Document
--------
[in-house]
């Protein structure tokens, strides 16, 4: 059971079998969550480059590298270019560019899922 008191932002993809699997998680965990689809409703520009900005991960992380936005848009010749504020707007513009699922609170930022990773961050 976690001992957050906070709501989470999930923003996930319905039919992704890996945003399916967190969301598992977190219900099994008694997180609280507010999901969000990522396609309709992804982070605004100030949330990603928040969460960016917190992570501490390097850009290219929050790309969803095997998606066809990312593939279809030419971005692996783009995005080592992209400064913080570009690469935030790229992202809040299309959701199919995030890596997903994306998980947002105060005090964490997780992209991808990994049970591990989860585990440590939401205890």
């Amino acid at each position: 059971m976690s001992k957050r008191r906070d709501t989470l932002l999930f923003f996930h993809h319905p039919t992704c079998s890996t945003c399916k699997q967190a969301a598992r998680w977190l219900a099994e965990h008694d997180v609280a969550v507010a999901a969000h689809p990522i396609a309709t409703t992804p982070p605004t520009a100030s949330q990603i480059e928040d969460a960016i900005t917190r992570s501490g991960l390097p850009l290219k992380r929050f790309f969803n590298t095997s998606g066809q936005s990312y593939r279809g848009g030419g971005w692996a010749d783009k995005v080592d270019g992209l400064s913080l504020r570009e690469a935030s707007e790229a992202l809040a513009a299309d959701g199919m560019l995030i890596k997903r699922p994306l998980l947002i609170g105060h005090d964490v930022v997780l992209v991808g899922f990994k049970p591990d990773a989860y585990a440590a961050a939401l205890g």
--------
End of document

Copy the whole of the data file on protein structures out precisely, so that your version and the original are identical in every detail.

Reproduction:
[in-house]
């Protein structure tokens, strides 16, 4: 059971079998969550480059590298270019560019899922 008191932002993809699997998680965990689809409703520009900005991960992380936005848009010749504020707007513009699922609170930022990773961050 976690001992957050906070709501989470999930923003996930319905039919992704890996945003399916967190969301598992977190219900099994008694997180609280507010999901969000990522396609309709992804982070605004100030949330990603928040969460960016917190992570501490390097850009290219929050790309969803095997998606066809990312593939279809030419971005692996783009995005080592992209400064913080570009690469935030790229992202809040299309959701199919995030890596997903994306998980947002105060005090964490997780992209991808990994049970591990989860585990440590939401205890």
């Amino acid at each position: 059971m976690s001992k957050r008191r906070d709501t989470l932002l999930f923003f996930h993809h319905p039919t992704c079998s890996t945003c399916k699997q967190a969301a598992r998680w977190l219900a099994e965990h008694d997180v609280a969550v507010a999901a969000h689809p990522i396609a309709t409703t992804p982070p605004t520009a100030s949330q990603i480059e928040d969460a960016i900005t917190r992570s501490g991960l390097p850009l290219k992380r929050f790309f969803n590298t095997s998606g066809q936005s990312y593939r279809g848009g030419g971005w692996a010749d783009k995005v080592d270019g992209l400064s913080l504020r570009e690469a935030s707007e790229a992202l809040a513009a299309d959701g199919m560019l995030i890596k997903r699922p994306l998980l947002i609170g105060h005090d964490v930022v997780l992209v991808g899922f990994k049970p591990d990773a989860y585990a440590a961050a939401l205890g």